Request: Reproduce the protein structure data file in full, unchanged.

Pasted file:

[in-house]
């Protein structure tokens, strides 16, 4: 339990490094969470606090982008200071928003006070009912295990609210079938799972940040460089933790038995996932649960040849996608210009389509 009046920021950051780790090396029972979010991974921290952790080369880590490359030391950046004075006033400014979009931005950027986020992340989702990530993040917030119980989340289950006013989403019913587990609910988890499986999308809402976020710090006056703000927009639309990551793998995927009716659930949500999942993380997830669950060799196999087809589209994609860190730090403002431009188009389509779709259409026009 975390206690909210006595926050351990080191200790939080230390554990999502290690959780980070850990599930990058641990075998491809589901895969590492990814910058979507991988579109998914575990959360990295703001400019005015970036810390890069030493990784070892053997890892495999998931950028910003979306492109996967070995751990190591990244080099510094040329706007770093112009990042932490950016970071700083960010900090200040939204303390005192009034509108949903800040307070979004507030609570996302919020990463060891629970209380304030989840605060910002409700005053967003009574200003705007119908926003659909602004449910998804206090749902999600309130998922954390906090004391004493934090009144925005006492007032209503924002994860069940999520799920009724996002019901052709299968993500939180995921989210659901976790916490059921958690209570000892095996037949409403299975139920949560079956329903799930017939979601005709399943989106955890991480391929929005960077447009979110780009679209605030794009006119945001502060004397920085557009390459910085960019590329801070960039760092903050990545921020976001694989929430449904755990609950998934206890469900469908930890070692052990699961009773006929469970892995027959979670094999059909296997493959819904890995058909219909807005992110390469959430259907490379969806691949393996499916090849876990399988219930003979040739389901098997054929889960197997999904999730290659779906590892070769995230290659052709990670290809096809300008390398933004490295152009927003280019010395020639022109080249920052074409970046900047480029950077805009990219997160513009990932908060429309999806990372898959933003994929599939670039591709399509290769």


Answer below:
[in-house]
């Protein structure tokens, strides 16, 4: 339990490094969470606090982008200071928003006070009912295990609210079938799972940040460089933790038995996932649960040849996608210009389509 009046920021950051780790090396029972979010991974921290952790080369880590490359030391950046004075006033400014979009931005950027986020992340989702990530993040917030119980989340289950006013989403019913587990609910988890499986999308809402976020710090006056703000927009639309990551793998995927009716659930949500999942993380997830669950060799196999087809589209994609860190730090403002431009188009389509779709259409026009 975390206690909210006595926050351990080191200790939080230390554990999502290690959780980070850990599930990058641990075998491809589901895969590492990814910058979507991988579109998914575990959360990295703001400019005015970036810390890069030493990784070892053997890892495999998931950028910003979306492109996967070995751990190591990244080099510094040329706007770093112009990042932490950016970071700083960010900090200040939204303390005192009034509108949903800040307070979004507030609570996302919020990463060891629970209380304030989840605060910002409700005053967003009574200003705007119908926003659909602004449910998804206090749902999600309130998922954390906090004391004493934090009144925005006492007032209503924002994860069940999520799920009724996002019901052709299968993500939180995921989210659901976790916490059921958690209570000892095996037949409403299975139920949560079956329903799930017939979601005709399943989106955890991480391929929005960077447009979110780009679209605030794009006119945001502060004397920085557009390459910085960019590329801070960039760092903050990545921020976001694989929430449904755990609950998934206890469900469908930890070692052990699961009773006929469970892995027959979670094999059909296997493959819904890995058909219909807005992110390469959430259907490379969806691949393996499916090849876990399988219930003979040739389901098997054929889960197997999904999730290659779906590892070769995230290659052709990670290809096809300008390398933004490295152009927003280019010395020639022109080249920052074409970046900047480029950077805009990219997160513009990932908060429309999806990372898959933003994929599939670039591709399509290769």